In the mountains, unexpected storms can force us to bivouac, to temporarily shelter in place until the storm has passed. COVID-19 has forced the entire world into an allegorical bivouac. Like all storms, this one too will pass. But the decisions our elected leaders make over the next few months will have consequences beyond our lifetimes. They should make these decisions wisely. The archives of mountaineering are filled with cautionary tales of poor decision making leading to tragedy on the one hand and inspiring examples of thoughtful decisions beating the odds on the other. 

Mountaineers, skiers, river runners and other outdoors people know to plan ahead, rely on the best information available and choose our leaders carefully. In the most extreme cases, our very survival depends on it. We depend on scrupulous planning to ski the Lhotse face; on information-based decision-making to solo El Capitan; and exceptional leadership to summit perilous mountains like Meru. These are skills we’re obligated to hold in high esteem right now, because we need this same level of foresight, competence and leadership to both rebuild the economy and protect the playgrounds we love.

In 2007 professor Vincent Cheng and his colleagues foresaw that “The presence of a large reservoir of SARS-CoV-like viruses in horseshoe bats, together with the culture of eating exotic mammals in southern China, is a time bomb.” We are living the consequences of ignoring scientists: three million cases and 208,000 deaths worldwide, 56,000 in the U.S. (as of this writing); global GDP projected to contract by at least 3 percent, domestic unemployment likely to soar to 20 percent (with the outdoor industry particularly impacted––a recent survey by the Colorado Outdoor Recreation Office found that 27 percent of the industry’s workforce in the State has been let go). At the same time, scientists have been warning our policymakers of another devastating storm on the horizon.

As far back as 1988, James Hansen warned Congress of the correlation between greenhouse gas emissions and extreme weather events. Since then warmer, shorter, less predictable winters threaten to make early closures of ski resorts the norm rather than the exception, putting thousands of jobs and billions of dollars at risk in mountain communities. Extreme heat days (days above 95 degrees Fahrenheit) are projected to increase tenfold by 2050 and with them fires like the 2018 Ferguson Fire in Yosemite that burned 96,900 acres. The magnitude of the impacts on our physical and mental health, the damage to the lands we are all longing to play in right now and the economic consequences of uncontrolled warming shouldn’t be ignored as we make our way through the current crisis.

Ironically, the fossil fuel industry that poses the greatest threat to our immediate future––coal accounted for 14.5 Gt and oil for 12.5 Gt of global CO2 emissions in 2018––is facing a crisis of its own. Over the last few weeks, the price of crude oil has been in a freefall. On April 21, West Texas Intermediate (WTI) futures were trading at -$5.00 pb for the first time in history. Coal also hit a historic benchmark the week of April 8-14 when it averaged 15 percent of total U.S. power generation, compared with 22.5 percent for the same period in 2019. Reduced demand for electricity is dealing a knockout blow to an already vulnerable sector. That same week, wind and solar generation surpassed coal during a three-day period for the first time in recorded history.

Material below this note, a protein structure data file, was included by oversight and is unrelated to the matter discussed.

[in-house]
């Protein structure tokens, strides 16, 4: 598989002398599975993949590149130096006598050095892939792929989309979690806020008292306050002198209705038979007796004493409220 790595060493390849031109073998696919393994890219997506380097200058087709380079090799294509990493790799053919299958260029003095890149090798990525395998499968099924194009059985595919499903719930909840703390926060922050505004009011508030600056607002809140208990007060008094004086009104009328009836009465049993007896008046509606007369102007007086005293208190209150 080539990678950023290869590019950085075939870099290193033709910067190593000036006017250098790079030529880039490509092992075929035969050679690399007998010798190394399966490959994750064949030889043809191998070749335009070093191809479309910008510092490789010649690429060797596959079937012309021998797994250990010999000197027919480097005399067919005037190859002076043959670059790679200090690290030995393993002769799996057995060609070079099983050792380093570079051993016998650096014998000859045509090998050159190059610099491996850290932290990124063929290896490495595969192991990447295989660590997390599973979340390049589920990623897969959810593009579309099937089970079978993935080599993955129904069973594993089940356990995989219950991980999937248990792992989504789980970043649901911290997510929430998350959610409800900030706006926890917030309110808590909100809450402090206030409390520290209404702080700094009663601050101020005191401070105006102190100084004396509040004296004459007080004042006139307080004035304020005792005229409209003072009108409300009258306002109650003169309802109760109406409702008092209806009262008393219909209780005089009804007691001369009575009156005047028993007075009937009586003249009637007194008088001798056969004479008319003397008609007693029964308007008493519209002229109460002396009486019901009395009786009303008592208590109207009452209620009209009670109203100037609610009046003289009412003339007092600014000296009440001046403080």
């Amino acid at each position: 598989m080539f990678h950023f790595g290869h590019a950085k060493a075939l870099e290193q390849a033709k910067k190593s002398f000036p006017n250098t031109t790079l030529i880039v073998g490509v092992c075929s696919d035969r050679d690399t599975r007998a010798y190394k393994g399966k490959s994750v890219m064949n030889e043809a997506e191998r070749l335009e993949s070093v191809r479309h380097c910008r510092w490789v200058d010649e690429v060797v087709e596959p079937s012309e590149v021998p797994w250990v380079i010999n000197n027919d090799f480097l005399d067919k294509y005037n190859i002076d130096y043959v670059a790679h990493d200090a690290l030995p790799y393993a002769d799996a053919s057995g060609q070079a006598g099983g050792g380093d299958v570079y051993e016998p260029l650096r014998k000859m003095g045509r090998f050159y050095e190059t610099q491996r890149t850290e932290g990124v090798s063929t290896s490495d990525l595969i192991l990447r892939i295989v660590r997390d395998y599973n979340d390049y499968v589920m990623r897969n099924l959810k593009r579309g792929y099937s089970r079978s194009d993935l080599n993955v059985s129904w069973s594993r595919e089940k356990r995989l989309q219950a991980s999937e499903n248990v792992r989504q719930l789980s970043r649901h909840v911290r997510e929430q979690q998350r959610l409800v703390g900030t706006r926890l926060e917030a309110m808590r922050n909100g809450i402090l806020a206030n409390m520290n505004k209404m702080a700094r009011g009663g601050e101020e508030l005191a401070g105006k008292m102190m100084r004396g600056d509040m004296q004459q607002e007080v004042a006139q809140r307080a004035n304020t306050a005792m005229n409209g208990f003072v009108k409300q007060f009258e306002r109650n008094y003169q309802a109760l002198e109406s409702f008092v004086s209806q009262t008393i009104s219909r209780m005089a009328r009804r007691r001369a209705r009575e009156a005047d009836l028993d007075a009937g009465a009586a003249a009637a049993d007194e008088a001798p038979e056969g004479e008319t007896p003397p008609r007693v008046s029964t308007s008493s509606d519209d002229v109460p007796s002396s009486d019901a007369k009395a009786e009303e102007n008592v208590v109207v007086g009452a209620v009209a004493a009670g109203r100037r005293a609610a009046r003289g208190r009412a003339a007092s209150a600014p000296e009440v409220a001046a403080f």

Renewables now outcompete coal in most energy markets, according to a Bloomberg Energy and Finance analysis, the levelized cost of electricity for utility-scale solar and onshore wind projects has fallen another 4 percent and 9 percent since just the second-half of 2019. But the industry hasn’t been spared the impacts of the pandemic either. The impacts of COVID-19 on the supply chain and workforce are likely to keep 30-50 percent of wind projects from completing on time, preventing them from being eligible for the production tax credit (PTC)––which Congress reauthorized in December. The PTC represents 30-40 percent (depending on project size) of a projects’ debt leverage. Solar projects benefit from a 26 percent or 22 percent investment tax credit (ITC) if they break ground in 2020 or 2021respectively after 2021 rates drop to zero for residential and commercial projects. Pandemic related disruptions mean a significant number of these projects are delayed. Renewable energy (wind, solar, storage) employed more than 520,000 people at the end of 2018. More than 106,000 of those jobs were lost in March and thousands more could be on the chopping block. For lawmakers on either side of the aisle who want to protect jobs and the environment, supporting the clean energy sector in the next COVID package should be a ‘no-brainer.’ 

Specifically, Congress should approve extensions to both the PTC and the ITC and fund monetization of the ITC in the next relief package. Climate change hasn’t elicited the immediate response from lawmakers as the pandemic has, but what’s at stake if we don’t act will have more devastating and longer-term impacts. If we are to learn from the COVID-19 crisis, we must listen to the overwhelming scientific consensus that is warning us to transition to a clean energy economy now. With trillions (with a T!) being poured into the economy, we have a once in a lifetime opportunity to re-shape our vision of the future.

That vision can be one where we once again recreate together in our favorite playgrounds, knowing they are protected from further destruction by the fossil fuel industry. As members of the Outdoor State, we know the importance of looking not at where we are at in the midst of difficulty, but where we want to go and planning how we will get there. We need that same thinking from our elected officials to ensure that we come out of this crisis greener and cleaner.

Mario Molina

Executive Director